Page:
prepackaged sets of class VIII supplies to battalion aid stations
and the clearing station. Unit loads must be topped off. To keep
the medical company mobile, patient holding in the BSA is minimized.
Ground evacuation assets are positioned at battalion aid stations.
In fast-moving situations,
predetermined ambulance exchange/patient collection points are
identified along the axis of advance and evacuation routes. Such
points when collocated with a treatment team from the medical
company also provide units without organic medical support with
a patient disposition site when the situation is so fluid that
full area support is difficult.
In exceptional cases, increased
evacuation demands may require nonmedical transportation assets
to be used. If required, this intensifies the burden on the already
stressed transportation system.
Field Services. Due
to the mobility of offensive operations, some field services provided
by corps (such as laundry and clothing exchange and bath) may
be temporarily suspended. However, GRREG operations will intensify.
The FSB must ensure adequate GRREG supplies are available. The
other field service that assumes greater importance in the offense
is airdrop. It may be required to increase support mobility. Although
airdrop support comes from corps, if the FSB is the supported
unit, the FSB staff must plan request procedures, drop zone selection
and control, recovery of supplies, and evacuation of airdrop equipment.
The role of the FSB in the
defense is to support defensive battles while maintaining the
capability to shift to the offense with little notice (Figure 2-4). This requires the FSB CP to stay current with the battle.
Emphasis must be placed on locating FSB support points out of
reach of possible penetrations in protected and concealed locations
without sacrificing support. Elements must also be out of the
way of potential retrogrades. FSB units should be dispersed as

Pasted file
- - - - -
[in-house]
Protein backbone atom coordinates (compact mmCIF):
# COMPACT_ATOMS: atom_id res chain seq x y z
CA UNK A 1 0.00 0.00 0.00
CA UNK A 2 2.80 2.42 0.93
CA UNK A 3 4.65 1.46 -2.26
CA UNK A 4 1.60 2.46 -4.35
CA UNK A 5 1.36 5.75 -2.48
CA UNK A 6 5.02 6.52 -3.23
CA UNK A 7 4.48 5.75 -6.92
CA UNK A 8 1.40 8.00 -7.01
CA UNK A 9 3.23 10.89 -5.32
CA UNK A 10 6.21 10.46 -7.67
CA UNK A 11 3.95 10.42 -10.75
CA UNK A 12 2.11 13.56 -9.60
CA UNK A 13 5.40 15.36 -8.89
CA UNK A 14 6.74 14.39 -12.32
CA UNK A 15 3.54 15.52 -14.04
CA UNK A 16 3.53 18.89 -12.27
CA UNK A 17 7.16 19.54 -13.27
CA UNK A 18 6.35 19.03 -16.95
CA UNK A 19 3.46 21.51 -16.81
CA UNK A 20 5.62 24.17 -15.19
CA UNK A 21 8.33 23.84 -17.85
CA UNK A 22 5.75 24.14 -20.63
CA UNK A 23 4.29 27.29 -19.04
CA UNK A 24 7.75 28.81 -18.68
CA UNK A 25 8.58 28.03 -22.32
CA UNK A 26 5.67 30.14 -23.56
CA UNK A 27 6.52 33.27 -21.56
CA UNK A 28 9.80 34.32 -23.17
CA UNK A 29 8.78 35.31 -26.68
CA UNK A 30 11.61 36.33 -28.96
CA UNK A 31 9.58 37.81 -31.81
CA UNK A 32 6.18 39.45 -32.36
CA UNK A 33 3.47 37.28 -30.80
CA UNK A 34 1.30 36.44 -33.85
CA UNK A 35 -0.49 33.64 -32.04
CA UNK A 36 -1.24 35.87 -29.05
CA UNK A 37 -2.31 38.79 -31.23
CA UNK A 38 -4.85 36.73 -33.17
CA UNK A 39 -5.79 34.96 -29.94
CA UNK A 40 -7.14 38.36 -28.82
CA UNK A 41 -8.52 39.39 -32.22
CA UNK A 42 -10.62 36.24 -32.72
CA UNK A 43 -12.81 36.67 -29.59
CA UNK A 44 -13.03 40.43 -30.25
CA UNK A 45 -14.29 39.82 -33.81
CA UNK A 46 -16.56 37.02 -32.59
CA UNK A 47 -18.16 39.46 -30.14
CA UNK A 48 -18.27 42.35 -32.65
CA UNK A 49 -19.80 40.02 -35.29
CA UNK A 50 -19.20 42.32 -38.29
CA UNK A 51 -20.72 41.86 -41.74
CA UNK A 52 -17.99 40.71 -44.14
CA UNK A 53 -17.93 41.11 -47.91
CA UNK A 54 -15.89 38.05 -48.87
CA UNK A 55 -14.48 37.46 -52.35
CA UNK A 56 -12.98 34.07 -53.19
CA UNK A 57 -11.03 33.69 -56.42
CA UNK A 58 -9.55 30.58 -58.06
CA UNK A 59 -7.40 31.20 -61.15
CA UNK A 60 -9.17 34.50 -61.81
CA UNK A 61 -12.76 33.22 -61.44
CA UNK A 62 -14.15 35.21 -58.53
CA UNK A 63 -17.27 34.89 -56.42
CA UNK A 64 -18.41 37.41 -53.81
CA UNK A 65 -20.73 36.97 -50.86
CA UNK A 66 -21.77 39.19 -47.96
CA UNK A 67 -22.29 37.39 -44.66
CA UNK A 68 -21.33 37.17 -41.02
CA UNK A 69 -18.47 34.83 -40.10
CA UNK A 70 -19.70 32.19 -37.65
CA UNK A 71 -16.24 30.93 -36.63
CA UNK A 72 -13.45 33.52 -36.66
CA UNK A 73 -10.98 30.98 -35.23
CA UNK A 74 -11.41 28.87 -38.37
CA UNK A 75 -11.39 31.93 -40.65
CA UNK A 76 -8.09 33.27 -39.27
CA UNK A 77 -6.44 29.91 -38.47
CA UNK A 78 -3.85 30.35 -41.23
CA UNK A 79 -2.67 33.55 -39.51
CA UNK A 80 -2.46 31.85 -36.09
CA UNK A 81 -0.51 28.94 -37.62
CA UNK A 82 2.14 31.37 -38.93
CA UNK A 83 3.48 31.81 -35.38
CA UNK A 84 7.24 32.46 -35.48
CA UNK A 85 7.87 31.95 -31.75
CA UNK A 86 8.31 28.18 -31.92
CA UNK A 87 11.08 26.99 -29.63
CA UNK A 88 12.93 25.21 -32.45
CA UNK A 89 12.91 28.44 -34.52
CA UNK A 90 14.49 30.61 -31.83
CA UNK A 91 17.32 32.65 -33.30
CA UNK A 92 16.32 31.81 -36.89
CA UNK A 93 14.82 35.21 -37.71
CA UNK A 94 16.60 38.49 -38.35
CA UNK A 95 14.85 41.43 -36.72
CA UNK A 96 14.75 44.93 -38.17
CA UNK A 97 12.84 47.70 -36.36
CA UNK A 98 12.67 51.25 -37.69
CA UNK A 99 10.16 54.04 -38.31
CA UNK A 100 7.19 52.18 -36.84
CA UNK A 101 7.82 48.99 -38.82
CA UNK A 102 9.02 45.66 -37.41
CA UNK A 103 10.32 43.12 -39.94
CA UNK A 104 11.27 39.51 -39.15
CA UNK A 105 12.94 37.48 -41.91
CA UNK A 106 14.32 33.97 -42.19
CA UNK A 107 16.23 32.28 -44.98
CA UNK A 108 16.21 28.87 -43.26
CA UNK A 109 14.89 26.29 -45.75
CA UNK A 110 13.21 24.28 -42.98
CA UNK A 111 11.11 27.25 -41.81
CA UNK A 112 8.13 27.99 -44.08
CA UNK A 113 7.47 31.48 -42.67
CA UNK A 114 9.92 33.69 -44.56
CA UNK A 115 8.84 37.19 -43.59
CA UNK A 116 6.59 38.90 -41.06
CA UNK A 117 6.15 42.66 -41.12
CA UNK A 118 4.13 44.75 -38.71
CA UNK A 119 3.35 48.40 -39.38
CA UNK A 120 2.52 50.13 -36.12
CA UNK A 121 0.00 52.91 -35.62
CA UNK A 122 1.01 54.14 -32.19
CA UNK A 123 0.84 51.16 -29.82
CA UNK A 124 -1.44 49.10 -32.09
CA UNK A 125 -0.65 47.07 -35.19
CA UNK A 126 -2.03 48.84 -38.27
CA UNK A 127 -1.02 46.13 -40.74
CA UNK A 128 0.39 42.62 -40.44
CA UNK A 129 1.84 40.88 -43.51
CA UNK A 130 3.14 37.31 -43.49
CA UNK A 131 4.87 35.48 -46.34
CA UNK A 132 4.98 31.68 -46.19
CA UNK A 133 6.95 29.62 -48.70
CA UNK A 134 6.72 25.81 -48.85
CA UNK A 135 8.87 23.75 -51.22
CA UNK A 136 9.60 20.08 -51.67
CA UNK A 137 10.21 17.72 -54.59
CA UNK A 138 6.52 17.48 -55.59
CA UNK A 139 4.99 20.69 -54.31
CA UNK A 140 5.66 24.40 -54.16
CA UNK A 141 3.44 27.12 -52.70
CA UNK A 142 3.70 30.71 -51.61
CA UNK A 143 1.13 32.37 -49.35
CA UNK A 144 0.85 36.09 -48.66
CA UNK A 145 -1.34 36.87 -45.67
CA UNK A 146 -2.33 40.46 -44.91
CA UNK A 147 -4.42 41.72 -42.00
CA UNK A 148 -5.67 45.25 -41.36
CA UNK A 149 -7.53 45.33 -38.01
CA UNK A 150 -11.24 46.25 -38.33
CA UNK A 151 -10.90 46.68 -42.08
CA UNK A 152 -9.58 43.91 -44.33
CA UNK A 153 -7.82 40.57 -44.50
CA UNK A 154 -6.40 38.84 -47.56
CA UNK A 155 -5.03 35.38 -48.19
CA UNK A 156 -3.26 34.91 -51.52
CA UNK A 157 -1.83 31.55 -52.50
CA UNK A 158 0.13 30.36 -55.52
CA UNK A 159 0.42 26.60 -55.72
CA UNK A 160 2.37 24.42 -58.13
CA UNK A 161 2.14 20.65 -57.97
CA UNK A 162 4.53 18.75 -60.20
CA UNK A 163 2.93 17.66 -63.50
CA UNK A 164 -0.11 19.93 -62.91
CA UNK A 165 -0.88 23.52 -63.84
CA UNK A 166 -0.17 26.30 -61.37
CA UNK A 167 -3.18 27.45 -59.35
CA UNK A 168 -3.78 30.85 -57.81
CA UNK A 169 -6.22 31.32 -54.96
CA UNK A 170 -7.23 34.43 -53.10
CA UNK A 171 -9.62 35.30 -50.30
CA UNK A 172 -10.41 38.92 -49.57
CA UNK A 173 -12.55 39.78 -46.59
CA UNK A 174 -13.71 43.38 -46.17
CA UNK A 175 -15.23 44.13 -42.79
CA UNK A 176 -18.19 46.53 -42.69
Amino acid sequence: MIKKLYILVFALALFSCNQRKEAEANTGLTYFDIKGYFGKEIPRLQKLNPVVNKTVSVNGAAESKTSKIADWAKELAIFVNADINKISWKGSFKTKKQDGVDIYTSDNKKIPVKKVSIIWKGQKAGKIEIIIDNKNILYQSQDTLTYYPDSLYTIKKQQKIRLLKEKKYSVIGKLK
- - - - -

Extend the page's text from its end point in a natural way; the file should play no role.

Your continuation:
much as possible without impairing command and control or security.
Built-up areas will also be used as much as possible. ADA coverage
must be planned; emphasis will be on passive measures. The FSB
must also dig in as much as equipment and time allow. This includes
positions for personnel and equipment.
operations will be most intensive during the preparation stage.
The FSB will plan to preposition critical supplies (particularly
fuel, ammunition, and barrier materiel) far forward and in successive
defensive positions. As soon as the FSB knows a defense is planned,
it must begin required coordination to have obstacle materiel
throughput by corps assets as close to the emplacement sites as
possible. If available, FSB assets may help unload barrier materiel
at emplacement sites.
Throughout the defense, class
V expenditures are likely to be high. Therefore, the FSB must
position the ATP to maximize responsiveness. Requirements may
also be high for chemical filters, MOPP gear, and decontaminates.
In many defenses, however, consumption of fuel will be low relative
to rates during an offense.
implied in the discussion on supply, transportation is most critical
while preparing for a defense. Prepositioning supplies and shifting
personnel and equipment before the operation will tax the system.
The FSB's major role in this area is to coordinate transportation
requirements with the DISCOM MCO for support operations.
maintenance company's emphasis in the defense is to take all required
steps to maximize the number of weapon systems available at the
start of the operation. Once defensive operations begin, the principles
are the same as for the offense. However, in some defenses where
lines are not extended, forward support may be maximized by consolidating
all maintenance company assets, including the SSTs, in the base
shop and sending out small, highly mobile MSTs to perform quick,
on-site repairs or component exchanges.
casualty rates are likely to be lower than in an attack, patient
flow from forward areas will be
complicated by enemy activity. This activity may also inhibit
evacuation as well as increase casualties among medical personnel
and damage to evacuation assets. Medical company personnel must
be prepared to get to casualty sites faster and to minimize time
to perform emergency treatment and evacuation. Predetermined ambulance
exchange points should also be designated. The medical company
commander and FSB support operations section should have coordinated
with the medical operations center for increased use of air ambulances.
Field Services. If
laundry and CEB facilities are located in the BSA, the FSB staff
should ensure they do not interfere with tactical operations.
Support for a retrograde operation